We’ve been talking about death. “We” meaning my kids, my husband, and me. And by “death” I mean the lure of it, the desire not to live anymore. At 2:43 a.m., my daughter sent me this article, I am not always very attached to being alive. It’s a candid description of “chronic, passive suicidal ideation.” At some level, the author and cited sources claim, we all do it: desire to die. Just the other day I imagined driving into the oncoming traffic. I was physically tired, emotionally drained, and thought about how easily I could drift into the other lane and BOOM! be done with it. And last night, after several particularly deep conversations with loved ones, I dove into a crying jag that left me fantasizing about how much easier everyone’s lives would be without me in them. I didn’t so much want to die as to eliminate what I perceived as the stressor (me) from the situation.Then my mind turned to all the mess: the chaos I would leave in my wake, the unsigned will, the dangling threads of projects at home and at work, and I realize I’m making lists of things remaining to do, so I cannot leave…yet.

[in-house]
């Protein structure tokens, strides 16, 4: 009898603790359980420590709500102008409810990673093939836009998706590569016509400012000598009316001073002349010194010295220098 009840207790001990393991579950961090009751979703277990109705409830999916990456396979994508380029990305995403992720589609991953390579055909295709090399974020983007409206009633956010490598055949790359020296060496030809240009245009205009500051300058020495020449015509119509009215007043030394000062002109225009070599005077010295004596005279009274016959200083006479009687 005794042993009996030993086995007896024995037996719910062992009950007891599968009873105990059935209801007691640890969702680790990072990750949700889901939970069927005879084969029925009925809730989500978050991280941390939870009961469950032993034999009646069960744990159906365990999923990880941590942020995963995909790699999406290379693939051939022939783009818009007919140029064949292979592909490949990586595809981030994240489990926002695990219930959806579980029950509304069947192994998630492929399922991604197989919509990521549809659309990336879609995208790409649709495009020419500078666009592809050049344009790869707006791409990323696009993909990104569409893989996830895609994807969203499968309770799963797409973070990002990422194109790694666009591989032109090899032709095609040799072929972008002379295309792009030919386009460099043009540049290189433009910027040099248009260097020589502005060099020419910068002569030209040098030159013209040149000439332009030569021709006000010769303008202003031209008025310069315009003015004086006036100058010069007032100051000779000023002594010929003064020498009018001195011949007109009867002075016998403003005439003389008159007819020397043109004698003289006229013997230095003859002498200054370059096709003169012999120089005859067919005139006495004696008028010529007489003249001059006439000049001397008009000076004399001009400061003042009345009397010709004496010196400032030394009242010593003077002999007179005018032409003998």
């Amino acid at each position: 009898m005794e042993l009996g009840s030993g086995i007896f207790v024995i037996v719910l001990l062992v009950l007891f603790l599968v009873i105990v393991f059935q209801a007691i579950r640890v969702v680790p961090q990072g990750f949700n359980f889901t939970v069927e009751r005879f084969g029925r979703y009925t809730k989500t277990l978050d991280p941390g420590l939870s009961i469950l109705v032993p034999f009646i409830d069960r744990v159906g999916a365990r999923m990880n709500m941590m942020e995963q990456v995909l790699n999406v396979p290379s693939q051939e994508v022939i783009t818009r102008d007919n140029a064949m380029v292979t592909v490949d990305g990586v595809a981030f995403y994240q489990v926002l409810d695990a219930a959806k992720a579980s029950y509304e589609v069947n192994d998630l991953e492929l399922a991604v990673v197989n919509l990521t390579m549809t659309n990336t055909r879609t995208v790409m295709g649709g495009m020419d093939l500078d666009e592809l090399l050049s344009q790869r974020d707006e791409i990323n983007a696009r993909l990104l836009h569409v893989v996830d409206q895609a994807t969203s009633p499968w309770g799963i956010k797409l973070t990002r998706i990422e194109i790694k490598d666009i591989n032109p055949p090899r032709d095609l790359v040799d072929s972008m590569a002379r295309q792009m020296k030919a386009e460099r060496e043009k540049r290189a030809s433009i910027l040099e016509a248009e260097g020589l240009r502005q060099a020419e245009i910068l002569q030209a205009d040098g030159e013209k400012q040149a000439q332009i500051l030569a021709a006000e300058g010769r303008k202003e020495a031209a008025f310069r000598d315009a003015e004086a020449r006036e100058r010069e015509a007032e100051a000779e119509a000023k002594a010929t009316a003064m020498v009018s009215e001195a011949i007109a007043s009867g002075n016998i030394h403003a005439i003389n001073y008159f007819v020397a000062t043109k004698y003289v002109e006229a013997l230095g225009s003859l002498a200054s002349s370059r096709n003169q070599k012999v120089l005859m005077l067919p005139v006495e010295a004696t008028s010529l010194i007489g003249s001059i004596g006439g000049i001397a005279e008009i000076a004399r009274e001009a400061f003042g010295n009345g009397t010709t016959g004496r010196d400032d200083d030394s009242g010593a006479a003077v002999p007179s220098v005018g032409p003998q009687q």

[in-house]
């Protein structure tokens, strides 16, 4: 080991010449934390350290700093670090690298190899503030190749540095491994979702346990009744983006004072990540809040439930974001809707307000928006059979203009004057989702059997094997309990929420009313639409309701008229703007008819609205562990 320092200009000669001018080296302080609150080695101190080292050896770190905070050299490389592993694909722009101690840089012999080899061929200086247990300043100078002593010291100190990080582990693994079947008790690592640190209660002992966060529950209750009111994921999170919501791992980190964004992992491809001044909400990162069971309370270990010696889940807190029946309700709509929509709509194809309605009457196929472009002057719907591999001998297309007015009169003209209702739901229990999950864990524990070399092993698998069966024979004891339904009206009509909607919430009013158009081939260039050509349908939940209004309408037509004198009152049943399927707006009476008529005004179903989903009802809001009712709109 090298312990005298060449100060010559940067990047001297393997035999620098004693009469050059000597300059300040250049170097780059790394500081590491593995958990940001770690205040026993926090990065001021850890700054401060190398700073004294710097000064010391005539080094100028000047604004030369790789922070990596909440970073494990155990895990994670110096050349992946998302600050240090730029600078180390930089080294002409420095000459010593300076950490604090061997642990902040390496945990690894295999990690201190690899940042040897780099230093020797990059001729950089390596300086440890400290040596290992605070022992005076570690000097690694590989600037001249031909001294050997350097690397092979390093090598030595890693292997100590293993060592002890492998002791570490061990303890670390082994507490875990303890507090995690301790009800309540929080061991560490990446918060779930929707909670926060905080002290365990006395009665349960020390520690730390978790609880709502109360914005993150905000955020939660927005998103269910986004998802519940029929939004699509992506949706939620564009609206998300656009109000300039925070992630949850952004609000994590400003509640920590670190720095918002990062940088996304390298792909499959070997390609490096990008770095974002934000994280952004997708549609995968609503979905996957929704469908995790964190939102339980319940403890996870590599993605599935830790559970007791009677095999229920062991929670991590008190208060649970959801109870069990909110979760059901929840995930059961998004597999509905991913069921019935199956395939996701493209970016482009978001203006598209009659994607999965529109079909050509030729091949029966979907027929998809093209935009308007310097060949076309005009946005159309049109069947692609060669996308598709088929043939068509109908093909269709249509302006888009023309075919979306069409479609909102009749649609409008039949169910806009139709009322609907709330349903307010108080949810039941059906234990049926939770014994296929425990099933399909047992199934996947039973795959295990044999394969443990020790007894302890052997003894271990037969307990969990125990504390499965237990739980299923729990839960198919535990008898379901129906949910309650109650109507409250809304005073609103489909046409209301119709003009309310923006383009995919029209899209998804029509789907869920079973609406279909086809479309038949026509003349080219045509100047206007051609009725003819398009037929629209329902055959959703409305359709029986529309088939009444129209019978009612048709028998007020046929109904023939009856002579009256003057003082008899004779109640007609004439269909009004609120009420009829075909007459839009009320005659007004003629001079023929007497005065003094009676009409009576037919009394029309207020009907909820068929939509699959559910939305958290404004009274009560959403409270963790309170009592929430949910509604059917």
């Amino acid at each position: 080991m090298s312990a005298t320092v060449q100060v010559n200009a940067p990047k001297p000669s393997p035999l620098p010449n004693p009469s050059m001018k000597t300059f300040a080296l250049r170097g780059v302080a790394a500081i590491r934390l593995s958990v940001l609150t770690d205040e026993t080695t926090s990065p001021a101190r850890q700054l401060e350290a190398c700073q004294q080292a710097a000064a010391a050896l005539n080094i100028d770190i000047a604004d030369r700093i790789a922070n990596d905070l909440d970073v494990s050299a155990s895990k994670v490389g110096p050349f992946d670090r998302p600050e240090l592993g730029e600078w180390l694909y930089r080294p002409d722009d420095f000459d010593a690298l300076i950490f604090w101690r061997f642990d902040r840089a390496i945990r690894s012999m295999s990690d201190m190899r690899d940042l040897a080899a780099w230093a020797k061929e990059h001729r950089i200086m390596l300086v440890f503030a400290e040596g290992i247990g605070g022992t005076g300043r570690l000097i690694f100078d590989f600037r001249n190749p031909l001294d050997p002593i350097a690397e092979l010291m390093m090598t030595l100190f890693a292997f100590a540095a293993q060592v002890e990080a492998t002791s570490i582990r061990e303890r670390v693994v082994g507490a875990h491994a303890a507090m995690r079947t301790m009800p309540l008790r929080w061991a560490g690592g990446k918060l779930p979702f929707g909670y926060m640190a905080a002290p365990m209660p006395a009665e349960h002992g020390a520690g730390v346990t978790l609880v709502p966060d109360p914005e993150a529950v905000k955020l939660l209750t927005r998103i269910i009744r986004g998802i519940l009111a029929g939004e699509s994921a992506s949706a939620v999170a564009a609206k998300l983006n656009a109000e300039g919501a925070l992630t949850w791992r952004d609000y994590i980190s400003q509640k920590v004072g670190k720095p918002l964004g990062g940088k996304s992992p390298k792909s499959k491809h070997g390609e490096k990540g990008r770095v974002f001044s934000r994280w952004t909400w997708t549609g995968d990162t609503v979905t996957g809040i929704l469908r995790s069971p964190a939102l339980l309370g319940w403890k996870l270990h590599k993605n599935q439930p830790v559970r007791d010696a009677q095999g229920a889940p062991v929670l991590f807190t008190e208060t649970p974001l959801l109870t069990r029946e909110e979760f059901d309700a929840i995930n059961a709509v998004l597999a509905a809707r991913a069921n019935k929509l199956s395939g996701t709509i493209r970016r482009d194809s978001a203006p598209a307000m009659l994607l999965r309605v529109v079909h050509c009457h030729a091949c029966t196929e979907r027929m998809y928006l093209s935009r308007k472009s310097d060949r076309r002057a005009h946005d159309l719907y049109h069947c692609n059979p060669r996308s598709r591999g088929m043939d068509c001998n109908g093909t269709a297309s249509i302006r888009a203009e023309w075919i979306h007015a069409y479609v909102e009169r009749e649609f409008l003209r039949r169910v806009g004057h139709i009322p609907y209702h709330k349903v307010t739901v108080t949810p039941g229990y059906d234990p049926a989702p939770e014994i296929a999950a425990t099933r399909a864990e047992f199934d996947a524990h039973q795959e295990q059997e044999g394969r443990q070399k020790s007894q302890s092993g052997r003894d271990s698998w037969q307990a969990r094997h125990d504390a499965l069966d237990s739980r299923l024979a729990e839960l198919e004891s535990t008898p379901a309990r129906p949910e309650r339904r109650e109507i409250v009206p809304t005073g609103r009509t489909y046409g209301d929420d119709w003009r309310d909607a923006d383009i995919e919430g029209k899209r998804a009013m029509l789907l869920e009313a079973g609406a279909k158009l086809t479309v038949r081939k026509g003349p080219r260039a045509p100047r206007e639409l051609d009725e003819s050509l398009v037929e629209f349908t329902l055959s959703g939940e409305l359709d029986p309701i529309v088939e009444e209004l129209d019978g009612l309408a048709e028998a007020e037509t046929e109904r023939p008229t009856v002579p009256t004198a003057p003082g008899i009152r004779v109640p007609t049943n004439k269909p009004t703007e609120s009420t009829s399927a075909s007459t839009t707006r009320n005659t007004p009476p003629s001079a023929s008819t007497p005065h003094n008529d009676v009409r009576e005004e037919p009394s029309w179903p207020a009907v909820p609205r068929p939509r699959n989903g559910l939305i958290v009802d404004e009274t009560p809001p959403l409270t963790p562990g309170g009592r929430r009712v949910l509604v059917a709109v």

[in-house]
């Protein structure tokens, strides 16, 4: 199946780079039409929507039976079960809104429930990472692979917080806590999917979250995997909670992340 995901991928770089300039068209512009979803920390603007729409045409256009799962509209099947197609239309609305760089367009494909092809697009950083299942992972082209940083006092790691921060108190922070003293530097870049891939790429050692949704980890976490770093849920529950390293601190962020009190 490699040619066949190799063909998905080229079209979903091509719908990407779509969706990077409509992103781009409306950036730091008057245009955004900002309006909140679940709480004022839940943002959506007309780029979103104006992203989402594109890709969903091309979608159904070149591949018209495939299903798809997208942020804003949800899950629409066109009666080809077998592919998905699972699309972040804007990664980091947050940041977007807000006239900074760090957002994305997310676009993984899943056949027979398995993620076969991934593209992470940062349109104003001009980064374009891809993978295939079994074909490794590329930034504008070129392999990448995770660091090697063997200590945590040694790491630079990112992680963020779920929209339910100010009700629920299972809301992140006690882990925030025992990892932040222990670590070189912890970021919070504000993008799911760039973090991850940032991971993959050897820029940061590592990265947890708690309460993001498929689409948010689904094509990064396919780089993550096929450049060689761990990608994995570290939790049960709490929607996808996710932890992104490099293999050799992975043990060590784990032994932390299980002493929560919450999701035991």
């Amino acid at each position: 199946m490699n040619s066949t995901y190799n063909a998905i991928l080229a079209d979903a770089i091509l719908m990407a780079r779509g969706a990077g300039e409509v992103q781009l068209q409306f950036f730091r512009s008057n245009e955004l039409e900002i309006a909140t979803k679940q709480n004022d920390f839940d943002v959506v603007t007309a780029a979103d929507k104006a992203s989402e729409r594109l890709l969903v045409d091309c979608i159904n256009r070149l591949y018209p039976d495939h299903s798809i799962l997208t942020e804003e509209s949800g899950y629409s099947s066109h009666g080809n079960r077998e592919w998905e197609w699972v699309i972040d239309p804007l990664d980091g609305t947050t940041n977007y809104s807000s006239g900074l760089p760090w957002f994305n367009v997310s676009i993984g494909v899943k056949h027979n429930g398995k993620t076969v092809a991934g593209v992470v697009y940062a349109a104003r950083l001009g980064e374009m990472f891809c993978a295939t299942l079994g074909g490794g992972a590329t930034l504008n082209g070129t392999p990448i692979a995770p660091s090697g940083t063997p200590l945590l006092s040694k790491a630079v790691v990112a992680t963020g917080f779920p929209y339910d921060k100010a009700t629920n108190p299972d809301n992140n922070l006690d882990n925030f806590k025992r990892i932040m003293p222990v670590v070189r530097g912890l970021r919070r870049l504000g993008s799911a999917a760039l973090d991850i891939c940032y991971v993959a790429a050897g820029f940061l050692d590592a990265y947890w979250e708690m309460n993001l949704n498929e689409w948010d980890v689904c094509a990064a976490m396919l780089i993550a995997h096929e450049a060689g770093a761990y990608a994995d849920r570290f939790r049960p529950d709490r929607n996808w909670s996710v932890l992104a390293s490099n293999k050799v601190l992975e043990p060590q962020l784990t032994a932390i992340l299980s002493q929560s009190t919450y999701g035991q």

But why stay alive? Really? I can’t come up with any good reasons to give my young adult children. The line, “it gets better,” lacks credibility. How do you know? Can you promise that? At least “I want you to stay alive” carries the truth. But can that be enough? “I created you, nurtured you, watched you struggle to learn how to be alive, so I can’t stand idly by while you throw away all of that hard work.” Too dramatic, too selfish, and simply too silly. Everyone loses things they’ve worked hard for every day.
My parents may hold the answer. Let’s ask them.